Columbia’s growth plans come on the heels of an impressive first quarter that saw the company raise its outlook for 2019 after posting net sales for the first quarter grew 8 percent (10 percent constant-currency) to a record $654.6 million. That beat Wall Street’s estimates by $7.8 million.
The company also reported earnings per diluted share increased 67 percent to a record $1.07, compared to Q1 2018 earnings per diluted share of 64 cents and ahead of analysts’ estimates by 24 cents. Compared to non-GAAP Q1 2018 earnings per diluted share of 77 cents, earnings per diluted share increased 39 percent.
Columbia reported that gross margin expanded 210 basis points to a record 51.4 percent of net sales, compared to Q1 2018 gross margin of 49.3 percent of net sales.
And Columbia’s operating income increased 48 percent to a record $88 million and operating margin expanded 360 basis points to 13.4 percent of net sales, compared to first quarter 2018 operating income of $59.3 million, or 9.8 percent of net sales. Compared to non-GAAP first quarter 2018 operating income of $70.3 million, or 11.6 percent of net sales, operating income increased 25 percent and operating margin expanded 180 basis points.
Columbia—whose brands include its own eponymous label along with Sorel, Mountain Hardwear, and Prana—saw U.S. sales grew 14 percent in the quarter, driven by mid-teen growth in direct-to-consumer and low-double-digit growth in wholesale. Sales outside of the U.S. grew 3 percent.
Looking at sales by brand, Columbia (+9 percent) and Sorel (+28 percent) posted strong quarters, helping the parent company overcome softness at Prana (-3 percent) and Mountain Hardwear (-11 percent).
For 2019, Columbia now expects net sales of $2.98 billion to $3.04 billion (previously $2.97 billion to $3.03 billion), representing net sales growth of 6.5 percent to 8.5 percent (previously 6 percent to 8 percent). Net sales guidance includes a foreign currency translation impact that is anticipated to reduce net sales growth by approximately 70 basis points.
As he has during recent earnings calls, Boyle updated analysts on the company’s continued investment in strategic improvements, dubbed Project Connect. He offered this summary of the project.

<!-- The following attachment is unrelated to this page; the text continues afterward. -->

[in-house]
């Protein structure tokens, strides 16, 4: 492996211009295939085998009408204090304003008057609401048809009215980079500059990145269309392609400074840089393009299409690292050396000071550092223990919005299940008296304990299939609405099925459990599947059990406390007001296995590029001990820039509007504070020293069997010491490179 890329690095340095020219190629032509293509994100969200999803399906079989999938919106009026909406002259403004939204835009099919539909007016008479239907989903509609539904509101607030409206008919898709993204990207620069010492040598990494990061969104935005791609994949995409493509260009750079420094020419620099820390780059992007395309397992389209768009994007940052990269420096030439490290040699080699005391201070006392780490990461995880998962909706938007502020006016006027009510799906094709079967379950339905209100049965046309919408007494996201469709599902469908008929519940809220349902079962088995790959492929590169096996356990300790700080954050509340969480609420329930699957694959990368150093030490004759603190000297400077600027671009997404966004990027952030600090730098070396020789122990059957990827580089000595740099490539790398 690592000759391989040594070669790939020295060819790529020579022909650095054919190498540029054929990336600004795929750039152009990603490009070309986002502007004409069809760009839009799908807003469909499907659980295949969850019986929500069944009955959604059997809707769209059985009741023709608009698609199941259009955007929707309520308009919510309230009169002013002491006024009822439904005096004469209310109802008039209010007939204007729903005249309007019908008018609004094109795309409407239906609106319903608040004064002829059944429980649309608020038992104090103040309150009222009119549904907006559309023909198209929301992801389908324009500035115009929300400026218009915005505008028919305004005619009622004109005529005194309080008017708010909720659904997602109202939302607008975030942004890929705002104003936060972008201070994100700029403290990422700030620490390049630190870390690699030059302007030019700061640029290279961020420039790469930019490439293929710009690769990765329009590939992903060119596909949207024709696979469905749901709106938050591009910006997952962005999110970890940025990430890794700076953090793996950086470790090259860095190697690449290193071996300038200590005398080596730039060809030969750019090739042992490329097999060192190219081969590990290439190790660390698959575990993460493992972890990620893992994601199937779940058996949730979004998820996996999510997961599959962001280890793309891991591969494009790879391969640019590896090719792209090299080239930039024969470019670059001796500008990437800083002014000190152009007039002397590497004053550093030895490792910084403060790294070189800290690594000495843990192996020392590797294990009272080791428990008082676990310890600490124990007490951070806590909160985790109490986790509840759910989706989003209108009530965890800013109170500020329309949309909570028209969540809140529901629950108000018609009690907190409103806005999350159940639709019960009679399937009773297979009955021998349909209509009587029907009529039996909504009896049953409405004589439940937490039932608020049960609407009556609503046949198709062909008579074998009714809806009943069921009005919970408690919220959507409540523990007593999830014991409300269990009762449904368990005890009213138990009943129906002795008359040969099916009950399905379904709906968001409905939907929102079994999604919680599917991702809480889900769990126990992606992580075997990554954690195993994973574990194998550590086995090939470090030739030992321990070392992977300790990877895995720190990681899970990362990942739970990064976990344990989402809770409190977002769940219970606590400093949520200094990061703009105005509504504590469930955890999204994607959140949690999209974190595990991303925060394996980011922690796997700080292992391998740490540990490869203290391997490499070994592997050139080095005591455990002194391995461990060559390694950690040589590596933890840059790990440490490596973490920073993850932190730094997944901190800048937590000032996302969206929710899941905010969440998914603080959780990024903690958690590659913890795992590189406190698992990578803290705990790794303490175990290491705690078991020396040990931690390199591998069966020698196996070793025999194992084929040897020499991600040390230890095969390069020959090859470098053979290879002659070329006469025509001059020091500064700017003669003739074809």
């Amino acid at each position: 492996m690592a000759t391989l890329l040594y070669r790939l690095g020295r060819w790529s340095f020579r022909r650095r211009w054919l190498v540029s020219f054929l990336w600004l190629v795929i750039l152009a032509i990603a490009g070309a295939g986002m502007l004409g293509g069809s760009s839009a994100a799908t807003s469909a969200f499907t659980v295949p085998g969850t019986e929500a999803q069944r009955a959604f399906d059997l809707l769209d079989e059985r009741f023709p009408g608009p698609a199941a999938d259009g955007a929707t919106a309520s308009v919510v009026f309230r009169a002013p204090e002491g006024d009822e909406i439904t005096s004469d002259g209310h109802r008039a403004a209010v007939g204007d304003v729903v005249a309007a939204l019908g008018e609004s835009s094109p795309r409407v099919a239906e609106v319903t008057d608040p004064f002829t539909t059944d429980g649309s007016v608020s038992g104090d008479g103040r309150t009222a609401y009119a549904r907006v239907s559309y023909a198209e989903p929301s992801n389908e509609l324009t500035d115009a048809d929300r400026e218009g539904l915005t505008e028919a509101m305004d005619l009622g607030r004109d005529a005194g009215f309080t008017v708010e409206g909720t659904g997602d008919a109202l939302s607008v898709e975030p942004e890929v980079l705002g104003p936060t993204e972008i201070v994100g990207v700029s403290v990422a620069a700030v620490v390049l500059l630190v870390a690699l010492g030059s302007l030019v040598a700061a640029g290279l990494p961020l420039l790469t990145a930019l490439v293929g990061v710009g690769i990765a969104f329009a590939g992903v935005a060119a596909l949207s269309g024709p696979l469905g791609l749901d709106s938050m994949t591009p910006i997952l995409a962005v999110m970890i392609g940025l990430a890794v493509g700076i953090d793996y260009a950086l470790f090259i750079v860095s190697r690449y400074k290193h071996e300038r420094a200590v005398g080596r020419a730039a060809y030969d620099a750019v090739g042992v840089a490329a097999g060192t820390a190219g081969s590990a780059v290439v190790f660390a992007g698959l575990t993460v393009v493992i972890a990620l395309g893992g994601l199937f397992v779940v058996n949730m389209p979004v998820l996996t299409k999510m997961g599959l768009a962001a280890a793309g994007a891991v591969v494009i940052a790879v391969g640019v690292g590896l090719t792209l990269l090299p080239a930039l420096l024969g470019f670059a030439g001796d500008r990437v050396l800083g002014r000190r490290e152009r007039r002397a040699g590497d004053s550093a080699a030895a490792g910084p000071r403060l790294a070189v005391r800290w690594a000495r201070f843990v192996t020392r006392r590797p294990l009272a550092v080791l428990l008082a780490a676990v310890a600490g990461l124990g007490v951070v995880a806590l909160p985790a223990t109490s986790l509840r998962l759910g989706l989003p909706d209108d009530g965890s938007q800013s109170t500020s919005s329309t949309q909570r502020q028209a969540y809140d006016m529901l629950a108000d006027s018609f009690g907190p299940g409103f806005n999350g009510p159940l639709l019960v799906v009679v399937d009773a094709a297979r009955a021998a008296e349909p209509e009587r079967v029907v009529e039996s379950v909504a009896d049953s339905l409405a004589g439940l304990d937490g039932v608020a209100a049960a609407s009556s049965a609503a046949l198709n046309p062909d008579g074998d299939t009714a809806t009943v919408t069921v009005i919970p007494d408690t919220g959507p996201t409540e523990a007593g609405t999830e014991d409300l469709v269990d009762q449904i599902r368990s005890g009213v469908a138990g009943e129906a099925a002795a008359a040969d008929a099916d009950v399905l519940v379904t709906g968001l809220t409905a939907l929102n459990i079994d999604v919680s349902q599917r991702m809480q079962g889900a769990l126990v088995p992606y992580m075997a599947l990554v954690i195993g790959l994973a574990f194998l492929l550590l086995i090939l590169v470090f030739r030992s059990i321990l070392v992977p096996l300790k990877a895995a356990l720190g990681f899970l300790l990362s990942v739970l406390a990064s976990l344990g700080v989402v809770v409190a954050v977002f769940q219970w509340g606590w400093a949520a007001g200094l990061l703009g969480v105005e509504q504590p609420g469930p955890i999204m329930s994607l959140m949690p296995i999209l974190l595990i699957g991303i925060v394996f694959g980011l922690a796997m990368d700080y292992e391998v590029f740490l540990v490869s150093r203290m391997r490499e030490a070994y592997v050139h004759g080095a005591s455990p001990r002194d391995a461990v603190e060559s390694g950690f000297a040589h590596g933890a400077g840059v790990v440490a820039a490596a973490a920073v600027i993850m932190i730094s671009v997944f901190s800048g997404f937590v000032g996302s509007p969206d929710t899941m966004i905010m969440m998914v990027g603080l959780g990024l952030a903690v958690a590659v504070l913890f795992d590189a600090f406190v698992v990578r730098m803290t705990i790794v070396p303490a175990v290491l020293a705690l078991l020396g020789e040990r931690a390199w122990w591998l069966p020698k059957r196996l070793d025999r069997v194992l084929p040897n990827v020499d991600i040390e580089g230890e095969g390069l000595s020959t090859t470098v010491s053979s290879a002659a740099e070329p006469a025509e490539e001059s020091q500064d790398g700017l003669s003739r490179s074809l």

“Our profitable growth trajectory and fortress balance sheet, with cash and short-term investments of over $700 million and no long-term debt, provide a foundation of strength and confidence from which we will continue investing in our strategic priorities to:
- drive brand awareness and sales growth through increased, focused demand creation investments;
- enhance consumer experience and digital capabilities in all our channels and geographies;
- expand and improve global direct-to-consumer operations with supporting processes and systems; and
- invest in our people and optimize our organization across our portfolio of brands.
“We are making these investments to enable sustainable long-term profitable growth, make us a more efficient company, and drive market share capture across our brand portfolio and geographic regions.”
Analysts were impressed with Columbia’s Q1 performance and updated outlook. In his cleverly titled note, “Making It Rain While Keeping You Dry,” Michael Kawamoto of D.A. Davidson & Co. wrote, “We are encouraged by COLM’s 1Q report, particularly the Columbia brand’s strength in the U.S. Additionally, the raised outlook this early in the year suggests that the company has great visibility into the rest of 2019. With a robust product pipeline, we remain confident in COLM’s ability to execute on its growth initiatives, and believe shares can outperform via earnings growth and upward guidance revisions.”
And Jonathan Komp of Baird wrote in his note to investors: “We believe solid execution with respect to product/marketing and omnichannel initiatives can support continued strength, while Project Connect initiatives also yield more significant margin benefits.”
Columbia’s shares were down in the mid-single digits in midday trading Friday and closed the day down $3.20, or 3 percent, to $101.25.
Photo courtesy Columbia Sportswear Co.